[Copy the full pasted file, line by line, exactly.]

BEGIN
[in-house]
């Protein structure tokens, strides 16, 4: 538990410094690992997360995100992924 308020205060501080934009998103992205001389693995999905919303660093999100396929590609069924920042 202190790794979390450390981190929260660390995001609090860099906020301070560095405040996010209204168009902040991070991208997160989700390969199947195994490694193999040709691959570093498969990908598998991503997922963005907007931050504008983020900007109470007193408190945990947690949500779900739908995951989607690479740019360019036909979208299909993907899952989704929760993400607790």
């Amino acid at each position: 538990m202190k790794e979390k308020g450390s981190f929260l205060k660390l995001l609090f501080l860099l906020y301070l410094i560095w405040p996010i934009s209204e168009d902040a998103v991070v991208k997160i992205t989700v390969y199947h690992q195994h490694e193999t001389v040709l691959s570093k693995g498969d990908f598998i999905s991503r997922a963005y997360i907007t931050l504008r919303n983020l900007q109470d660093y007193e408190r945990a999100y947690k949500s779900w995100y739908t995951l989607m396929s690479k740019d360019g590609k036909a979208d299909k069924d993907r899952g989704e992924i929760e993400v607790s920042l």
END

[in-house]
């Protein structure tokens, strides 16, 4: 538990410094690992997360995100992924 308020205060501080934009998103992205001389693995999905919303660093999100396929590609069924920042 202190790794979390450390981190929260660390995001609090860099906020301070560095405040996010209204168009902040991070991208997160989700390969199947195994490694193999040709691959570093498969990908598998991503997922963005907007931050504008983020900007109470007193408190945990947690949500779900739908995951989607690479740019360019036909979208299909993907899952989704929760993400607790």
């Amino acid at each position: 538990m202190k790794e979390k308020g450390s981190f929260l205060k660390l995001l609090f501080l860099l906020y301070l410094i560095w405040p996010i934009s209204e168009d902040a998103v991070v991208k997160i992205t989700v390969y199947h690992q195994h490694e193999t001389v040709l691959s570093k693995g498969d990908f598998i999905s991503r997922a963005y997360i907007t931050l504008r919303n983020l900007q109470d660093y007193e408190r945990a999100y947690k949500s779900w995100y739908t995951l989607m396929s690479k740019d360019g590609k036909a979208d299909k069924d993907r899952g989704e992924i929760e993400v607790s920042l």